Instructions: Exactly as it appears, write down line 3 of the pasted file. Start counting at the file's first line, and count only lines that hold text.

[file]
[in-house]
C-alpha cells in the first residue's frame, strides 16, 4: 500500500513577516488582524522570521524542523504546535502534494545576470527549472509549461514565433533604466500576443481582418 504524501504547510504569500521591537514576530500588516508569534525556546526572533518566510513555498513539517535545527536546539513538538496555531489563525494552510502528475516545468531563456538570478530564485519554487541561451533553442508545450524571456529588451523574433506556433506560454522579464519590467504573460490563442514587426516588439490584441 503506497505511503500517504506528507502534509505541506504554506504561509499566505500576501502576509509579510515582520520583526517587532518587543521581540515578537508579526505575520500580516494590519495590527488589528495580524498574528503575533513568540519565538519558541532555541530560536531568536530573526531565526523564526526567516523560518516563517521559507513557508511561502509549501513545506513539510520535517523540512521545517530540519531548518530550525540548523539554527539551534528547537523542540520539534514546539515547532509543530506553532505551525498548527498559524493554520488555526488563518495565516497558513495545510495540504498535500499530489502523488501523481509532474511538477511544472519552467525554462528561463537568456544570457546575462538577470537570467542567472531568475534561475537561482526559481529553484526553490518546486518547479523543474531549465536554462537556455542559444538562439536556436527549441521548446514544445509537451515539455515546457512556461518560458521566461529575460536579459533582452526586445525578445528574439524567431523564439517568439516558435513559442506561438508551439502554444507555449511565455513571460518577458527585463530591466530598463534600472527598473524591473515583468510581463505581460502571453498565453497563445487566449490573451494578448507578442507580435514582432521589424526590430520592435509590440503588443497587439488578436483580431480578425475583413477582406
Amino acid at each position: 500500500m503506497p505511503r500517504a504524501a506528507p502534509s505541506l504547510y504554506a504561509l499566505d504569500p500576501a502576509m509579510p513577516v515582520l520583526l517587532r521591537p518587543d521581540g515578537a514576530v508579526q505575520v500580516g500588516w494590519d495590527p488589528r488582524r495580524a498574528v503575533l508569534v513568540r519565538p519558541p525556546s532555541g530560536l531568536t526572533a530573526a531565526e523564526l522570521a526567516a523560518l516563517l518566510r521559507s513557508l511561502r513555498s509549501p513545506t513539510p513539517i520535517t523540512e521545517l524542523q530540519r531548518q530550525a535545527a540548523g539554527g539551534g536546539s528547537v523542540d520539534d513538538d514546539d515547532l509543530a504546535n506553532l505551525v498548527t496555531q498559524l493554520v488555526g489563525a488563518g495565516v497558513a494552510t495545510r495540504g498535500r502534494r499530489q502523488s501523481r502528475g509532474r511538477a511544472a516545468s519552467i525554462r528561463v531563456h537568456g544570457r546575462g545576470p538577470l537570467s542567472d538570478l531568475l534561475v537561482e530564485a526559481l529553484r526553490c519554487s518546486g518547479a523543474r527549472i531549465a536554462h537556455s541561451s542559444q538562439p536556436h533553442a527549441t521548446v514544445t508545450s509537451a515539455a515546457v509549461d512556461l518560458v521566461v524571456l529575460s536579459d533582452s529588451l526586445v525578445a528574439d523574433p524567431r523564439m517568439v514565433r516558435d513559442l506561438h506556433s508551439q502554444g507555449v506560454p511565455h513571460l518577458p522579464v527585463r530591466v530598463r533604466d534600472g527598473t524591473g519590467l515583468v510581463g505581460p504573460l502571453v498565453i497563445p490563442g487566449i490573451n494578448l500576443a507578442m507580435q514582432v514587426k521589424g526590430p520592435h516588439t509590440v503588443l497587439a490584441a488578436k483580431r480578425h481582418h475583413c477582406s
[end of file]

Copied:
Amino acid at each position: 500500500m503506497p505511503r500517504a504524501a506528507p502534509s505541506l504547510y504554506a504561509l499566505d504569500p500576501a502576509m509579510p513577516v515582520l520583526l517587532r521591537p518587543d521581540g515578537a514576530v508579526q505575520v500580516g500588516w494590519d495590527p488589528r488582524r495580524a498574528v503575533l508569534v513568540r519565538p519558541p525556546s532555541g530560536l531568536t526572533a530573526a531565526e523564526l522570521a526567516a523560518l516563517l518566510r521559507s513557508l511561502r513555498s509549501p513545506t513539510p513539517i520535517t523540512e521545517l524542523q530540519r531548518q530550525a535545527a540548523g539554527g539551534g536546539s528547537v523542540d520539534d513538538d514546539d515547532l509543530a504546535n506553532l505551525v498548527t496555531q498559524l493554520v488555526g489563525a488563518g495565516v497558513a494552510t495545510r495540504g498535500r502534494r499530489q502523488s501523481r502528475g509532474r511538477a511544472a516545468s519552467i525554462r528561463v531563456h537568456g544570457r546575462g545576470p538577470l537570467s542567472d538570478l531568475l534561475v537561482e530564485a526559481l529553484r526553490c519554487s518546486g518547479a523543474r527549472i531549465a536554462h537556455s541561451s542559444q538562439p536556436h533553442a527549441t521548446v514544445t508545450s509537451a515539455a515546457v509549461d512556461l518560458v521566461v524571456l529575460s536579459d533582452s529588451l526586445v525578445a528574439d523574433p524567431r523564439m517568439v514565433r516558435d513559442l506561438h506556433s508551439q502554444g507555449v506560454p511565455h513571460l518577458p522579464v527585463r530591466v530598463r533604466d534600472g527598473t524591473g519590467l515583468v510581463g505581460p504573460l502571453v498565453i497563445p490563442g487566449i490573451n494578448l500576443a507578442m507580435q514582432v514587426k521589424g526590430p520592435h516588439t509590440v503588443l497587439a490584441a488578436k483580431r480578425h481582418h475583413c477582406s